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More than 30,000 children in Africa are born with clubfoot each year. Many thousands of these children get no treatment, as it is simply not available where they live. They end up with severe deformities that make it hard and very painful to walk.

World Clubfoot Day, 3 June, is the birthday of Dr Ignacio Ponseti, who developed the simple Ponseti treatment, which is successful in up to 95 per cent of clubfoot cases, especially if this is initiated early. This involves gently manipulating the feet to a better position and putting them in a cast.

NHS volunteers from NDORMS and the Nuffield Orthopaedic Centre have been providing much-needed clubfoot training in Africa, particularly in the last 2 years through the Africa Clubfoot Training (ACT) project. The ACT team of 16 UK surgeons and physiotherapists from NHS Trusts across the UK have helped to train 136 local healthcare professionals in Ethiopia and Rwanda to treat clubfoot, and 51 local trainers from across 18 countries in Africa. They have helped develop a new set of clubfoot teaching materials that are now being rolled out across the continent by local trainers, improving access to clubfoot treatment for many children, and strengthening support and mentoring for clubfoot practitioners.

ACT clubfoot training course in Nairobi, Kenya, January 2016. Photos courtesy of CURE Clubfoot.

The ACT partners successfully raised a further £83,000 in November 2016 through an OxReach crowdfunding campaign to extend the roll-out of clubfoot training to more healthcare professionals across Africa, and courses are now scheduled for late 2017.

Professor Chris Lavy, orthopaedic surgeon, who leads the ACT project, said: “It’s always great to raise awareness on World Clubfoot Day about clubfoot and the importance of making effective treatment available to children so that they can walk and lead a normal life. We especially celebrate it this year, as we look back on all the fantastic support from NHS and international colleagues to test and complete the new training materials, and also from the general public who have given so generously – so many more children will be able to access the life-changing treatment they need to help them walk.”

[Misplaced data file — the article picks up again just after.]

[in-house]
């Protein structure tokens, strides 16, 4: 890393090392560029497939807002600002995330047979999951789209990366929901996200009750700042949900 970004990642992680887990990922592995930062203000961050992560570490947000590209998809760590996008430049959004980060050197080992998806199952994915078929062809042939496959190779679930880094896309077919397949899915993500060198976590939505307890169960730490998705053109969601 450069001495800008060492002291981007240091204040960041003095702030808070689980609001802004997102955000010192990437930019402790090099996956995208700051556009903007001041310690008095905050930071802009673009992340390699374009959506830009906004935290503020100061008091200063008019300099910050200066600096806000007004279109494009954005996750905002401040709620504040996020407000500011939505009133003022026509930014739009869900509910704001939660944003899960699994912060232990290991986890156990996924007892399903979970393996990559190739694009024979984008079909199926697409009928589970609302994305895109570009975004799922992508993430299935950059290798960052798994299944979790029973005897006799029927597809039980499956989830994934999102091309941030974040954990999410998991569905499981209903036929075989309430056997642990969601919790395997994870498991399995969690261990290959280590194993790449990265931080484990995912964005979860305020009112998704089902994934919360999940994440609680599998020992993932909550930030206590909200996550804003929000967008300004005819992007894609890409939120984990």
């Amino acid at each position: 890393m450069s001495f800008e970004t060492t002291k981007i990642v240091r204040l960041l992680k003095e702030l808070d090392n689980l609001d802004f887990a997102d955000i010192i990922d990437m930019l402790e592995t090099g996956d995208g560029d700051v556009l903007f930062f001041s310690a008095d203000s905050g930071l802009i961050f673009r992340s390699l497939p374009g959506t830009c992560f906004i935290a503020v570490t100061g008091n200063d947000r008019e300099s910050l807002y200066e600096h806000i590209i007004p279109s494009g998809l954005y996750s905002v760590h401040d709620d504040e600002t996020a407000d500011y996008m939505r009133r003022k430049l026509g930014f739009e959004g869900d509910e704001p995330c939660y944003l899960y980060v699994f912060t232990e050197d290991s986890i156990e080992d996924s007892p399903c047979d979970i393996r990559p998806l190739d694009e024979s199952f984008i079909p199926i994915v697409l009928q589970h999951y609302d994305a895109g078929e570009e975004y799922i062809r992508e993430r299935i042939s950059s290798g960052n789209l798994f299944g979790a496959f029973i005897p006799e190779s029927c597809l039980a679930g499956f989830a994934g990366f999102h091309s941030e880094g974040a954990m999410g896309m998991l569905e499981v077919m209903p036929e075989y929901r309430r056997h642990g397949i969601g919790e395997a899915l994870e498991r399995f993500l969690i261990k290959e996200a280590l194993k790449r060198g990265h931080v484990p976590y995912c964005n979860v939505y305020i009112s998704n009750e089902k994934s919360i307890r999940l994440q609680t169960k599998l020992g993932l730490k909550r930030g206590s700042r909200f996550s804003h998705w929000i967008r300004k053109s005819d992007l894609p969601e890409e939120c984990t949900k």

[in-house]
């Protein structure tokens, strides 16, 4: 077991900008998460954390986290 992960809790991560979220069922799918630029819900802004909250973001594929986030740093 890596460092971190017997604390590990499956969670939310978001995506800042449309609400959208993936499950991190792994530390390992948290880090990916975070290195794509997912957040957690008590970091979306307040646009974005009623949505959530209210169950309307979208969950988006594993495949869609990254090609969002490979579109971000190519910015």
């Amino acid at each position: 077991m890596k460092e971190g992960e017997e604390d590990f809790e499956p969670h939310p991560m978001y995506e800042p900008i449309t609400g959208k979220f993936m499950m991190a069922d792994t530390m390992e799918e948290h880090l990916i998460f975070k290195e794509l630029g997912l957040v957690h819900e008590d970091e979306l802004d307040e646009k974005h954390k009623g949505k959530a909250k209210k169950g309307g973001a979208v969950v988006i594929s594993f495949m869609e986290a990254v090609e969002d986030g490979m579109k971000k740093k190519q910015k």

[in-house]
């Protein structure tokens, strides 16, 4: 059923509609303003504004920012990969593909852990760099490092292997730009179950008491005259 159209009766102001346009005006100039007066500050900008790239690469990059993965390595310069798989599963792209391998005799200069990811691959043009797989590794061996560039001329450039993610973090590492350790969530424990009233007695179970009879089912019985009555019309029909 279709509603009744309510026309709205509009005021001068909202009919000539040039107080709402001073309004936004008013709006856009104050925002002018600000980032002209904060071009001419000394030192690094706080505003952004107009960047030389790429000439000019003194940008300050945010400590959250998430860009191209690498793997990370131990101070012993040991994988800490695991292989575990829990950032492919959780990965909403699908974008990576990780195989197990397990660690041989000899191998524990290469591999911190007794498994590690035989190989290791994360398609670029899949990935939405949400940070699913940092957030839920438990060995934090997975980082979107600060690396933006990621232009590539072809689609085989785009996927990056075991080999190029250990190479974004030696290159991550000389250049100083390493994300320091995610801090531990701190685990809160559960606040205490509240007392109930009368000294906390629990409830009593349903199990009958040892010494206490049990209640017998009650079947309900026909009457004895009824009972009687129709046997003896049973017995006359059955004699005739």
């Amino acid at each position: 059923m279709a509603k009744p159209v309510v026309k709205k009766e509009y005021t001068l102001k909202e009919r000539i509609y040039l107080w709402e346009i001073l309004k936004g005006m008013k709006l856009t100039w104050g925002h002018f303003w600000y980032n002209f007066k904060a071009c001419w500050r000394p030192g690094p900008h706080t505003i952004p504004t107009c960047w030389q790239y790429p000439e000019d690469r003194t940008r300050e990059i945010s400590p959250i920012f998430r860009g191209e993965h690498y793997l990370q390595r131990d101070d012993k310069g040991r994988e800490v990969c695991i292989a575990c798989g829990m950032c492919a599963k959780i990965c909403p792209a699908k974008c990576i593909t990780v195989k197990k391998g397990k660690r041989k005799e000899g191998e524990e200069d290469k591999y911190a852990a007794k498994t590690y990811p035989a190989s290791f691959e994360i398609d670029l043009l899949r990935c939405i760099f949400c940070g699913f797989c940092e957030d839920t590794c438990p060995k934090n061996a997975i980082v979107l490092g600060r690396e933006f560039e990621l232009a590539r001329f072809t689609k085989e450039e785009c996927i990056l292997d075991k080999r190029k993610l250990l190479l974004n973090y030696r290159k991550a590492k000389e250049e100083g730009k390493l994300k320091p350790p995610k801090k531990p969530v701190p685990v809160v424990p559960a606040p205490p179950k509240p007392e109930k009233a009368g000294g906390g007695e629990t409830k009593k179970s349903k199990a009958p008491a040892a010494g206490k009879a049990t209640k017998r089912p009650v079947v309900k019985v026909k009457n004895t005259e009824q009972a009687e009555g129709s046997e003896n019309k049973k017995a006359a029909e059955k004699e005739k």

ACT clubfoot training course in Kenya, January 2017, in partnership with CURE Clubfoot Kenya. Images reproduced courtesy of CURE Clubfoot

The ACT Project is a partnership between the NDORMS, CURE Ethiopia Children’s Hospital, CURE Clubfoot, Global Clubfoot Initiative (GCI), CURE International UK and local ministries of health, supported by the UK Clubfoot Consensus Group. The initial funding was from the UK Department for International Development. 

Photos: ACT clubfoot training course in Kenya, January 2017, in partnership with CURE Clubfoot Kenya. Images reproduced courtesy of CURE Clubfoot. 

 

 

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